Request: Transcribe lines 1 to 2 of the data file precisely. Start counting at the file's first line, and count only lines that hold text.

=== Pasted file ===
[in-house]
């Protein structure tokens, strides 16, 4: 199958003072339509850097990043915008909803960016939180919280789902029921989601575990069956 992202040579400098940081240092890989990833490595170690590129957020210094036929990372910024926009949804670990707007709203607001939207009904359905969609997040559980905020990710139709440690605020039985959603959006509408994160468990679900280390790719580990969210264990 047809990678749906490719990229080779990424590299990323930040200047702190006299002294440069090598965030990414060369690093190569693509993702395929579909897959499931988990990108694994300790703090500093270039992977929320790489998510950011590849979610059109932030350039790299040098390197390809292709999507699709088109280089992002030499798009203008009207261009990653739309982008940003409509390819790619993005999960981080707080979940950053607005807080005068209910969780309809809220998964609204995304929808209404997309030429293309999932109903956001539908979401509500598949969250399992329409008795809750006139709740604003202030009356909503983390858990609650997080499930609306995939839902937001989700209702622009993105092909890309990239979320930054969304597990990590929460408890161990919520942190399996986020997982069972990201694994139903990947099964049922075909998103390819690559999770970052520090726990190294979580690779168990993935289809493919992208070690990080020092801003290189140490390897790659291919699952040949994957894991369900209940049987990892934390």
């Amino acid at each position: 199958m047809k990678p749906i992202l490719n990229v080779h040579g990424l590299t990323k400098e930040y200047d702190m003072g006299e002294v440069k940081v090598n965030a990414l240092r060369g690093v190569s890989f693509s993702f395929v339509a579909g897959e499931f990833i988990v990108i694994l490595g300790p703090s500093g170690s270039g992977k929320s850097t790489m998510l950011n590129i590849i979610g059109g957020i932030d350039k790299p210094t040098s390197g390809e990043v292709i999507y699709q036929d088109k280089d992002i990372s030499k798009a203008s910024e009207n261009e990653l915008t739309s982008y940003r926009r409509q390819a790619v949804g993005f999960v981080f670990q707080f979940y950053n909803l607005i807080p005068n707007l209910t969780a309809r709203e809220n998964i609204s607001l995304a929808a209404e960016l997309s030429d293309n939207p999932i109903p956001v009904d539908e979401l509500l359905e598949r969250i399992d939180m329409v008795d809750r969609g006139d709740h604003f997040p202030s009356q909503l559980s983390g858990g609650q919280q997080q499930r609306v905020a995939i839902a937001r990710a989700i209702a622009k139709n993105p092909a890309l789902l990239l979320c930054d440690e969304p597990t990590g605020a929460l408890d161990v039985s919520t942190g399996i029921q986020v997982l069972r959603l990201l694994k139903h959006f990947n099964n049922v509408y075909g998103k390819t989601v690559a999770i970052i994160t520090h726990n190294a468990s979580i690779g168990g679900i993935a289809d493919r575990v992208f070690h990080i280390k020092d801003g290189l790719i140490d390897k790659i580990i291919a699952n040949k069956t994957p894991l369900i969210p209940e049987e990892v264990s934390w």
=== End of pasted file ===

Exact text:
[in-house]
């Protein structure tokens, strides 16, 4: 199958003072339509850097990043915008909803960016939180919280789902029921989601575990069956 992202040579400098940081240092890989990833490595170690590129957020210094036929990372910024926009949804670990707007709203607001939207009904359905969609997040559980905020990710139709440690605020039985959603959006509408994160468990679900280390790719580990969210264990 047809990678749906490719990229080779990424590299990323930040200047702190006299002294440069090598965030990414060369690093190569693509993702395929579909897959499931988990990108694994300790703090500093270039992977929320790489998510950011590849979610059109932030350039790299040098390197390809292709999507699709088109280089992002030499798009203008009207261009990653739309982008940003409509390819790619993005999960981080707080979940950053607005807080005068209910969780309809809220998964609204995304929808209404997309030429293309999932109903956001539908979401509500598949969250399992329409008795809750006139709740604003202030009356909503983390858990609650997080499930609306995939839902937001989700209702622009993105092909890309990239979320930054969304597990990590929460408890161990919520942190399996986020997982069972990201694994139903990947099964049922075909998103390819690559999770970052520090726990190294979580690779168990993935289809493919992208070690990080020092801003290189140490390897790659291919699952040949994957894991369900209940049987990892934390």